# Speed of Light, when the medium is Cesium

A Professor of astro physics once told me that the speed of light is actually higher when light passes through cesium as its medium as opposed to vacuum or worse mediums.

I dont really find a consensus that this is true, apparently there where some experiments in around 2000, but it doesnt seem widely accepted - OR it doesnt matter. The implications of FTL even in such a restricted way, especially with regards to causality should be incredible. But apparently that is not the case.

How is light moving in a medium like cesium, at > c, not the same as without cesium and not a big deal?

• Welcome to Physics Stack Exchange! This related question may help you. – HDE 226868 Mar 11 '17 at 18:03
• In the view of General Relativity light travels on a geodesic; there should be no surprise if some geodesics are shorter than others. There can be more geodesics that connect 2 points. But the speed of light will still be c during the time of the travel, only that the road will be shorter. This if truly we talk about shorter geodesics and not about the effect that @HDE226868 linked you with. – Mihai B. Mar 11 '17 at 18:12
• Also, "In 1967, acting on Einstein's proof that the speed of light is the most constant dimension in the universe, the International System of Units used two specific wave counts from an emission spectrum of caesium-133 to co-define the second and the metre. Since then, caesium has been widely used in highly accurate atomic clocks." en.wikipedia.org/wiki/Caesium – Mihai B. Mar 11 '17 at 18:19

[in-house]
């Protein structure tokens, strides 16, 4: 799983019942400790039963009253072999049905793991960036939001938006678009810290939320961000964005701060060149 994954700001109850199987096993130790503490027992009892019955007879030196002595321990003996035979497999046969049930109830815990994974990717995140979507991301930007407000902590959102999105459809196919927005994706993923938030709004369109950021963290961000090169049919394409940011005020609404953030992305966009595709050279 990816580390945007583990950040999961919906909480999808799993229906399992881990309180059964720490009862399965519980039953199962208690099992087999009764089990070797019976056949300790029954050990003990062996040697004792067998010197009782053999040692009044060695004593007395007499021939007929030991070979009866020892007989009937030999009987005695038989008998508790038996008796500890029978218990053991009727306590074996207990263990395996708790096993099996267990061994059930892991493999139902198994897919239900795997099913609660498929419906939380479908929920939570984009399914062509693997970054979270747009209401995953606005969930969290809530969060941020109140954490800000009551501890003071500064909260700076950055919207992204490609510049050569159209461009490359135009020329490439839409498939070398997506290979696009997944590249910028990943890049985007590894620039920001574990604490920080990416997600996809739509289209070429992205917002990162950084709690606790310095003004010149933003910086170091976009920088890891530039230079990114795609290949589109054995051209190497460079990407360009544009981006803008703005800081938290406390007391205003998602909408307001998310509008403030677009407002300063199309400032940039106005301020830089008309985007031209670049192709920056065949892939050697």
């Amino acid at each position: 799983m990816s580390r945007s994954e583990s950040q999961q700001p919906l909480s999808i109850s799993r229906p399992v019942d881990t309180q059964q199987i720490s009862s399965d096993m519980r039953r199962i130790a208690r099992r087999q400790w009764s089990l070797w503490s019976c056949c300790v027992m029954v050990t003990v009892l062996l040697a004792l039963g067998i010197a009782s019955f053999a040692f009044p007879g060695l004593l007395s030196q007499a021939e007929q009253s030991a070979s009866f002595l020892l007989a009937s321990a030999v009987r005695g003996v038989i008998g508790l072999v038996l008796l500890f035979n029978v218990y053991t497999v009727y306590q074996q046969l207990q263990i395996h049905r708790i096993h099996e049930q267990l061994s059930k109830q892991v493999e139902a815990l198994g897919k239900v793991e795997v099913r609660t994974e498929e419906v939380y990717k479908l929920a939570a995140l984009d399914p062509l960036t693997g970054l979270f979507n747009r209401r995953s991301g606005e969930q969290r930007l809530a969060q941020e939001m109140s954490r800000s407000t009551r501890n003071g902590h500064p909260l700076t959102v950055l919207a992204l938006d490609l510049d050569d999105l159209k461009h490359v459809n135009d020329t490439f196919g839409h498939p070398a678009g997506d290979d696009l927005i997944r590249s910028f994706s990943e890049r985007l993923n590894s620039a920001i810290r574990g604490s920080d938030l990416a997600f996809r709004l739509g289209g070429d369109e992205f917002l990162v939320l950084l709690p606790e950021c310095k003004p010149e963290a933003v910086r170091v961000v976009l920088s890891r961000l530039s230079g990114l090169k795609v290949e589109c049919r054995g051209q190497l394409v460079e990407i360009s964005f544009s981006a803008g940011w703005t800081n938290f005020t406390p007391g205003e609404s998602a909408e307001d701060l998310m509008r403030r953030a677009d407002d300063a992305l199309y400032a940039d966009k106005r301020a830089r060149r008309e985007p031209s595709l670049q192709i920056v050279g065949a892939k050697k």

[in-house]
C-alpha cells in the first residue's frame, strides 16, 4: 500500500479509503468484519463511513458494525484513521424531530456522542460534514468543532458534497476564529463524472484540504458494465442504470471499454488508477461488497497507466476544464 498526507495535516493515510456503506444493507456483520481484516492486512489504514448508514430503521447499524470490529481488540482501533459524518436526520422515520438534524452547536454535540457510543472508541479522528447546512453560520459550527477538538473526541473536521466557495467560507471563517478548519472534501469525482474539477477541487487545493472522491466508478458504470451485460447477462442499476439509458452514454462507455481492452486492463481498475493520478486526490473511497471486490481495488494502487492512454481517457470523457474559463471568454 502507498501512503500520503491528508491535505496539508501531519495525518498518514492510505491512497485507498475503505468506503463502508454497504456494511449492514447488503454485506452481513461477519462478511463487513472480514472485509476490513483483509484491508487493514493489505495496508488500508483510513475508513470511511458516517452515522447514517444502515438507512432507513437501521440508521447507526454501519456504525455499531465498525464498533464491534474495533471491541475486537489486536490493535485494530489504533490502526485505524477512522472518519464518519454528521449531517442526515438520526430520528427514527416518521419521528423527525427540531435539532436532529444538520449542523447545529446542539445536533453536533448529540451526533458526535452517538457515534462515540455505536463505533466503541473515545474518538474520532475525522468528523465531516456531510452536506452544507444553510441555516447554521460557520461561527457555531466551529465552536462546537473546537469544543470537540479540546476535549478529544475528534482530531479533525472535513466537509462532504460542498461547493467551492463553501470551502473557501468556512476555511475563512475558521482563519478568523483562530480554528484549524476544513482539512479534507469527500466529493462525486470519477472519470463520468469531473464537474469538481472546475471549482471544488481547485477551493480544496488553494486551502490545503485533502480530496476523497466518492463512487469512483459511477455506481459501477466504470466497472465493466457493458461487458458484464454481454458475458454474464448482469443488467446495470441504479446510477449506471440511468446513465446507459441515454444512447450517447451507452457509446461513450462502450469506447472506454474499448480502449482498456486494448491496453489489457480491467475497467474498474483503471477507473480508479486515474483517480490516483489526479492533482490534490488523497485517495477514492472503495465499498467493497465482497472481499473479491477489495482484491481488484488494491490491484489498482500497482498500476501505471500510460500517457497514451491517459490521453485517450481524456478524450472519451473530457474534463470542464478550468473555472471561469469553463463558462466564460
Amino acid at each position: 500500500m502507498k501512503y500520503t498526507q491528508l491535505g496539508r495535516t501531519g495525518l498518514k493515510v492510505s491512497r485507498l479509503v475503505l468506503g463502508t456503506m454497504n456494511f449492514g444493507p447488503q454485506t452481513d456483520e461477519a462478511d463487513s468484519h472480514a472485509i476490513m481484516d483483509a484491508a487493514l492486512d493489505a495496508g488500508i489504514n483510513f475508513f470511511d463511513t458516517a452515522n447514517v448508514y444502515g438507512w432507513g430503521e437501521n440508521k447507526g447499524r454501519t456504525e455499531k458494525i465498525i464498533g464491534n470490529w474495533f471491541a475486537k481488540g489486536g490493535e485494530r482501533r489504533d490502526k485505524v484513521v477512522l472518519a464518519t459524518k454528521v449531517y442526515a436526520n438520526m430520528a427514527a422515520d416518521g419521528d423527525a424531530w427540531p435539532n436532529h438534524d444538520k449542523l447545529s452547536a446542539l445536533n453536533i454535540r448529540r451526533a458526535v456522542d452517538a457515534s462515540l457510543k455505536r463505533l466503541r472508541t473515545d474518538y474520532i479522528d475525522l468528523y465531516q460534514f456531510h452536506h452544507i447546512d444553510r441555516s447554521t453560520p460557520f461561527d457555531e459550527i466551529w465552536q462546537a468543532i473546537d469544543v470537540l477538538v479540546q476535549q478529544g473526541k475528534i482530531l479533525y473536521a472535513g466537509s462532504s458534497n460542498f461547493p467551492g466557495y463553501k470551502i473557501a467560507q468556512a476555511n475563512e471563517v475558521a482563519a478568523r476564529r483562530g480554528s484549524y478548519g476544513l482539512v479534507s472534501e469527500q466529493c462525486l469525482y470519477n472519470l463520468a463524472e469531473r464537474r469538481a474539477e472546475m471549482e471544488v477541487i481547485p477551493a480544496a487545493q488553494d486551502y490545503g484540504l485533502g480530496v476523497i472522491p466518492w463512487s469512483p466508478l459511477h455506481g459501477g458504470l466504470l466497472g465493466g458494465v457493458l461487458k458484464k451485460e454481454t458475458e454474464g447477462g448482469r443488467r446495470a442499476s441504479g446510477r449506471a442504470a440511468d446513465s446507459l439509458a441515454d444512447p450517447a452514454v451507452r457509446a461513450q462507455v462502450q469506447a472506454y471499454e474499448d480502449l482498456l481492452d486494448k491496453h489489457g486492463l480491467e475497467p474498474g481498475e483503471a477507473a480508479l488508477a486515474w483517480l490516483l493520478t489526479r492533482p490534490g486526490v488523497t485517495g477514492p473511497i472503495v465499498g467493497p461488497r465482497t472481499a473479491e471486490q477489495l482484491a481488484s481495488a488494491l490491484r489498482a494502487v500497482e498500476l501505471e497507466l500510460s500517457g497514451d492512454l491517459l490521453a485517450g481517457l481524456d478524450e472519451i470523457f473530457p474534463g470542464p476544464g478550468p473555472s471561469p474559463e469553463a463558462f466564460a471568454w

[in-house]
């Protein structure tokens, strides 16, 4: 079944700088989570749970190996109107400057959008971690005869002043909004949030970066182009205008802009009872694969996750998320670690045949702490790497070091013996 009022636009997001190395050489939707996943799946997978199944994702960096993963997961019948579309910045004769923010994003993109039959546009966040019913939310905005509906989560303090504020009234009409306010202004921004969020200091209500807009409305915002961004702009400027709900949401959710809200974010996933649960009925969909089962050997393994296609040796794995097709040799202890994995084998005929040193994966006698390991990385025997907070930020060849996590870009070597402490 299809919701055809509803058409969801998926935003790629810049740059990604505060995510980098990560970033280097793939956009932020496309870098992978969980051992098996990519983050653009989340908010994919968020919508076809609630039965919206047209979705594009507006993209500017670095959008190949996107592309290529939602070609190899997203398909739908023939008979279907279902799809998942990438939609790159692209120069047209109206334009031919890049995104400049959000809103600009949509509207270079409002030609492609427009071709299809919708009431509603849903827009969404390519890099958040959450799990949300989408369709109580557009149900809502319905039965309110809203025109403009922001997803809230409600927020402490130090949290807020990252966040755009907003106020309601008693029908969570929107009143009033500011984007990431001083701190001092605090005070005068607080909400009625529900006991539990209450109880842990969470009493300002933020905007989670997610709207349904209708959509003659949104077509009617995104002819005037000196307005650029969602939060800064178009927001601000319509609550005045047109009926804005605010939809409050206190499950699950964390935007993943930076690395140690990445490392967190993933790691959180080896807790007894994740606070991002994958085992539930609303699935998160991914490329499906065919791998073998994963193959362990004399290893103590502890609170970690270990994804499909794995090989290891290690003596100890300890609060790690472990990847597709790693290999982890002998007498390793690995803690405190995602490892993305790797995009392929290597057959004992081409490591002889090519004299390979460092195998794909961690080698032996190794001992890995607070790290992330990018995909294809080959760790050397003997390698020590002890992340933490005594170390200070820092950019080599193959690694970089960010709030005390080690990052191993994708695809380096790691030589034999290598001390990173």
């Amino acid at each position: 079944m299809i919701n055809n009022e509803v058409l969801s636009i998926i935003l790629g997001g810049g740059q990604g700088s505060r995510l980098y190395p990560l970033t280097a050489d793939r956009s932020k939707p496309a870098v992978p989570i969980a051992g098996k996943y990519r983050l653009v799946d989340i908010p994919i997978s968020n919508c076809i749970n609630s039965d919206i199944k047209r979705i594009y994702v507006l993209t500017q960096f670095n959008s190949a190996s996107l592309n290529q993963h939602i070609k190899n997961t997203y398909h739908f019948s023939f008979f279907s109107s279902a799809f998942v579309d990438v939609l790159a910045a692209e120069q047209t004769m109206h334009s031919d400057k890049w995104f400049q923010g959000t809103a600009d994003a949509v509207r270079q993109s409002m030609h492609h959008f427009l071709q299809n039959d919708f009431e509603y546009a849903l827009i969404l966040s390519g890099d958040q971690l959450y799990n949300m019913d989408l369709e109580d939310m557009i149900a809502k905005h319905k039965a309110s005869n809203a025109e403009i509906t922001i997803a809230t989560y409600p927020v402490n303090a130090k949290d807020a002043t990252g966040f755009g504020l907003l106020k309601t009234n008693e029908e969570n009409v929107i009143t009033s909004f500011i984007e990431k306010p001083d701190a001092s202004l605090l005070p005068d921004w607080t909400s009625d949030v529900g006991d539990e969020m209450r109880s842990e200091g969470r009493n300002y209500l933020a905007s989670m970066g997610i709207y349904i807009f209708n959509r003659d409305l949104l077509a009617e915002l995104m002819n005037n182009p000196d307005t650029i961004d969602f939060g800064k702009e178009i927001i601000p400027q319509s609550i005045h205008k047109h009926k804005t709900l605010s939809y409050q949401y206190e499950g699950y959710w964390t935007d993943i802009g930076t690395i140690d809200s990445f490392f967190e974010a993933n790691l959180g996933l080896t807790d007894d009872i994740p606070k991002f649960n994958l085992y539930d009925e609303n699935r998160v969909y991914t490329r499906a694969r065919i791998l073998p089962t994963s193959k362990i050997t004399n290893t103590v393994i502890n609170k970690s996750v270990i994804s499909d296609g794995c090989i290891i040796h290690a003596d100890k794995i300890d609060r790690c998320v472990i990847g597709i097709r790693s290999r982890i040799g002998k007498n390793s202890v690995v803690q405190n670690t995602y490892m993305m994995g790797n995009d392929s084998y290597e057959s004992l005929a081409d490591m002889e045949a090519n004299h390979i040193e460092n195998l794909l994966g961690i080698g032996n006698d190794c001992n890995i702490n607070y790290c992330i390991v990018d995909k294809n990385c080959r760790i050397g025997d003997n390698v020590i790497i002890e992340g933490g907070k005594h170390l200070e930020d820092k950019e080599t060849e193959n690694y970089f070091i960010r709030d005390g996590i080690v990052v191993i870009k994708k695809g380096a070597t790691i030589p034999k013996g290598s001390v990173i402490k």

• Well I was under the impression that the length of geodesics are about the curvature of spacetime, meaning gravity. I dont see how moving in a different medium would change the length of the geodesic. I will read the linked discussion. – DRXO Mar 11 '17 at 18:25
• In Einstein's view the geodesic is not just the result gravity but of the non-symmetric field, the unified field of gravity and of electromagnetism. If you want I can quote you Einstein directly. – Mihai B. Mar 11 '17 at 18:29

When you look closely at the waves in a medium other than vacuum (which is "no medium"), a packet of finite duration can be thought of as having a mixture of frequencies present. If the medium is dispersive, not all those frequencies travel at the same speed. When you put them all back together, it looks as though there is a wave traveling faster than $c$. However, when you look at the envelope, it always travels at a speed $\le c$.